Motivation: she will get to write substantial stories that make a difference
Andie Anderson, the character she is willing to become someone else to win the bet BECAUSE she no longer wants to write fluff articles.

That’s a powerful motivation. It doesn’t involve bullets, kidnappings or stalkers. She goes against her sophisticated nature to being manipulative, almost insane, to get what she wants. 

It may not look like motivation when she puts women’s products in her boyfriend’s bathroom cabinet but it is BECAUSE she hopes it will get him to break up with her within the time limit set by her editor.

Tweet this: Motivation is the BECAUSE in your hero's life.
Tweet this: Every character needs motivation. 

Please sign up for our newsletter on the form in the sidebar to the right. You'll be entered in a giveaway to win one of four books by the Pencildancers.Our newsletter subscribers will get special content from us several times a year, including writing tips, notices of giveaways, new releases, and other information we think you will be interested in. As a subscriber, you will have access to all of this information before our blog readers, and some of it will be exclusive to newsletter subscribers.



Goals: How to Find out What Your Characters Want

 Liz here.

You know your characters must have goals in order to drive the story forward. Without them, your characters will wander across the page with little purpose and no direction. You won't capture your readers and keep them reading if they don't know what the goal of the story is. 

But how do you figure out what your characters want? What makes a good goal?


1. Get to know your characters. This is a key to discovering their goals. If you don't know them, you can't figure out what they want. Spend some time with your characters. Fill out a character chart, which includes their appearance, job, living situation, family, spiritual walk, and so on. Sit down and interview them. Ask them questions that will lead to them revealing to you what it is they want. It may sound crazy, but until you start calling your kids by your characters' names, you don't really know the players in your story.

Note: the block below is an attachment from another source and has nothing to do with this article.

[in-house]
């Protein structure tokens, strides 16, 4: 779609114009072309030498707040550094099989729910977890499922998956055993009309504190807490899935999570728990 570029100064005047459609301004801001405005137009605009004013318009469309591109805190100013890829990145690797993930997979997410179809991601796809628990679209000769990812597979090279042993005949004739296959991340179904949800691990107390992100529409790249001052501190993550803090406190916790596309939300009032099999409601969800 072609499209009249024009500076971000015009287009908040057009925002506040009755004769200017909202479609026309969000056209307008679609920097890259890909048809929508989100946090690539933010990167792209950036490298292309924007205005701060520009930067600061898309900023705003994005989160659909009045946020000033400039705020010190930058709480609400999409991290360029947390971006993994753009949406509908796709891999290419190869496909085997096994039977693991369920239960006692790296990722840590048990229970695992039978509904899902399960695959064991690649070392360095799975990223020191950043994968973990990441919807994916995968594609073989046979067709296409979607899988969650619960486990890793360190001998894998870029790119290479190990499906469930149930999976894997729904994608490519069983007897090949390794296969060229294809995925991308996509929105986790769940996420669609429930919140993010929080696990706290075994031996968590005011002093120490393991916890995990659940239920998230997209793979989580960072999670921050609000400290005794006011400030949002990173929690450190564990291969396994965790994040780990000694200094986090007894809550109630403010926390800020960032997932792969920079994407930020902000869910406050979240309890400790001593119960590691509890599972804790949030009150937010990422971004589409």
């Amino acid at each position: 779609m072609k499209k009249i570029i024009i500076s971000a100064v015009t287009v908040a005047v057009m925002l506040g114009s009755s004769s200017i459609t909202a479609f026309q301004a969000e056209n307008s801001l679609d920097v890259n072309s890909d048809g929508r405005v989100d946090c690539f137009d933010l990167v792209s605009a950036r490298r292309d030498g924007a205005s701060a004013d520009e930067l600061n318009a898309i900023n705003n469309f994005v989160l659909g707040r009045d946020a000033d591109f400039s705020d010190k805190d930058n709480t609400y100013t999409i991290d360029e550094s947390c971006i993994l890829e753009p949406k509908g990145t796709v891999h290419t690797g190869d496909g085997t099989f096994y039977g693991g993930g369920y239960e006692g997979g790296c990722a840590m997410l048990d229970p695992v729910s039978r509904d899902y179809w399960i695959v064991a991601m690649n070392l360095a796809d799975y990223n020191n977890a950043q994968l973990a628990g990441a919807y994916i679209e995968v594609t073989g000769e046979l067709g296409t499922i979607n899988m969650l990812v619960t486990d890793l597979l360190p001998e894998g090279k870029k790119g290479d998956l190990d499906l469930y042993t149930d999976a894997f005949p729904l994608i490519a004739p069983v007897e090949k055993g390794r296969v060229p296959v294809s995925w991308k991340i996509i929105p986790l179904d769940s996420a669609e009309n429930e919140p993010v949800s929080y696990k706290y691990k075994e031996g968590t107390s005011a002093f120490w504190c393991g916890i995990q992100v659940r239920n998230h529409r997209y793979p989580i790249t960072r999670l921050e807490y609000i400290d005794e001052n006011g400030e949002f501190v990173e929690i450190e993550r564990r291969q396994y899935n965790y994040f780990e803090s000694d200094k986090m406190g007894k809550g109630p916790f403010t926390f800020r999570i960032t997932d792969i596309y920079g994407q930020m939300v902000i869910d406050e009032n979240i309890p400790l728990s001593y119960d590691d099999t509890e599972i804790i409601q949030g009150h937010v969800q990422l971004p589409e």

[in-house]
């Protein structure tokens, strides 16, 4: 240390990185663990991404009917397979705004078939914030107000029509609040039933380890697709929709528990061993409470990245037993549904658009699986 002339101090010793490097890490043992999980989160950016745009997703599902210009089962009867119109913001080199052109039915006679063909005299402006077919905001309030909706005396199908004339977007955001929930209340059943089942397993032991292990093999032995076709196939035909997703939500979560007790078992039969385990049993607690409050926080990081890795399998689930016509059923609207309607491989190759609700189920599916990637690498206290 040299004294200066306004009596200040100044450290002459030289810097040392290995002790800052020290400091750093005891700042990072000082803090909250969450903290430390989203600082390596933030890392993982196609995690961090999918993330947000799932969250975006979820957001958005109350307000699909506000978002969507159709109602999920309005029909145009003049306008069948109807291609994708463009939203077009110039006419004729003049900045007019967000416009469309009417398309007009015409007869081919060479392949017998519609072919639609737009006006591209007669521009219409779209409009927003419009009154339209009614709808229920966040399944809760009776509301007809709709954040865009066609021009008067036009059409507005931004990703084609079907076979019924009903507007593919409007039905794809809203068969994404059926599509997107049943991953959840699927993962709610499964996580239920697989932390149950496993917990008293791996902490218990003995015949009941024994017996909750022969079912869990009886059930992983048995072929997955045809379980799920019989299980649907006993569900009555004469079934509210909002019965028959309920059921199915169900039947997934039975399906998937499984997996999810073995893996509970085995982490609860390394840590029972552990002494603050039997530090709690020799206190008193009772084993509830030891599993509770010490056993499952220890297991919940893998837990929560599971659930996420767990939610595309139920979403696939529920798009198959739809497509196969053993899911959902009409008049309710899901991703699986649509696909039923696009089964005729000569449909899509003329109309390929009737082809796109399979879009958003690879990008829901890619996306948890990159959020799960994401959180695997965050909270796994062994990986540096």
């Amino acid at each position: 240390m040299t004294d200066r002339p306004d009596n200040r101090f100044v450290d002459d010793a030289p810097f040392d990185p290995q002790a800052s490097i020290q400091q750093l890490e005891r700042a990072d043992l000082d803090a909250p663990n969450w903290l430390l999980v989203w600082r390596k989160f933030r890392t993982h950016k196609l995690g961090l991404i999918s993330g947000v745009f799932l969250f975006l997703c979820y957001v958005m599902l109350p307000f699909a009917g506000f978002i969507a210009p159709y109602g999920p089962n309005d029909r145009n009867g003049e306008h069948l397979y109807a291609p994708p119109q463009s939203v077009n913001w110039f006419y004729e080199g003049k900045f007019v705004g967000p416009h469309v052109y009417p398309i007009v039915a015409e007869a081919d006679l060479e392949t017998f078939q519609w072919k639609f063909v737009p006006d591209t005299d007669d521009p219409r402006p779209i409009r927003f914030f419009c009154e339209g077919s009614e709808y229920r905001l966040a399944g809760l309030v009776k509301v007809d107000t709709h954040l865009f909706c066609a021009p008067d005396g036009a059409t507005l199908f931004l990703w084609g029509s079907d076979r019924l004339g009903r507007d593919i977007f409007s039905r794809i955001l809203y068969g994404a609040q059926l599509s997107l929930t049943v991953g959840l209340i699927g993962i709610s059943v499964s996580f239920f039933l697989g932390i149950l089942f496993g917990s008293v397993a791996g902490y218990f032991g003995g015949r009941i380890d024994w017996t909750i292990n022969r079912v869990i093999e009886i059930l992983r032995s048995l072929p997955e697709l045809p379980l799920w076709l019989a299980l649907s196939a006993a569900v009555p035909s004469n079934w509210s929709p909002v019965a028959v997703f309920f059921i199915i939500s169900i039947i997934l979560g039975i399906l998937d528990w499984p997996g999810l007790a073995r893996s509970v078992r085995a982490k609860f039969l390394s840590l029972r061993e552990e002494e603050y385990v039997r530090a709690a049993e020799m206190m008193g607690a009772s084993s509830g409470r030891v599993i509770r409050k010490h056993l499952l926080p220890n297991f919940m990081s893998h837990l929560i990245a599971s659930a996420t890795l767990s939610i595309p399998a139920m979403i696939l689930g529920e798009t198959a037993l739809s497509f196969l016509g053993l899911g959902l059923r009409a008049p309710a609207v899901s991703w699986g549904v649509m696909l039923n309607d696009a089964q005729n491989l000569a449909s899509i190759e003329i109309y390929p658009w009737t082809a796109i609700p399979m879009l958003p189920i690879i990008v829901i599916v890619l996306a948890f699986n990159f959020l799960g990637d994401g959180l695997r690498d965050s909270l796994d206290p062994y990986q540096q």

2. Figure out the end. To a pantser, it's strange to come up with the end of the book before you write a word, but it's necessary. Where do you see your character ending up? If you see him running his own restaurant, you've found his physical goal. If you see her happy and healed after a miscarriage, you've found her emotional goal. If you see him coming back to the Lord after a hard time, you've found his spiritual goal. The place your character ends up is his goal. 

3. Think about the message of the book. Each story you write should have an underlying theme. In Snow on the Tulips, it was courage. In Daisies Are Forever, it was redemption. The theme of Remember the Lilies was forgiveness. The theme gets to the heart of what the character wants. Cornelia needed to put aside her fear and do what was right, despite the circumstances. Gisela needed absolution from her guilt and a chance to do something good. Irene had to forgive all those in her life who wronged her. The theme echoed each of their emotional and spiritual goals. Even their physical goals. For example, Gisela attempted to right her wrongs by bringing her cousin's children to safety. By choosing a theme, you can help focus the character's goals. 

4. Start writing. In the character interview, your hero may have told you what he wants. But is it truly, deep down, what he desires? Sometimes, the only way you can be sure is to write the story, if you're a pantser, or to outline it if you're a plotter. As the book progresses, you'll take that journey of discovery with your character. They may think they want one thing, when they truly long for and need something entirely different. You heroine may think she needs another drink, when she really needs God. Your hero may think he wants to own a restaurant, but what he truly desires is freedom from his boss. Those things may be revealed to you as you go along. That's the fun part of writing, what makes you get up in the morning and put words to paper. It's enough to make a writer giddy ;)

Keep a list of your character's goals taped to the top of your computer or in a prominent place on your desk. Remind yourself of each of the goals as you sit down and write that day. Figure out how your characters are going to take a step toward achieving that goal in that scene and chapter. They should fail along the way, but by having something to work toward, your characters will drive the story forward and engage the reader. 

How do you discover what your characters' goals are?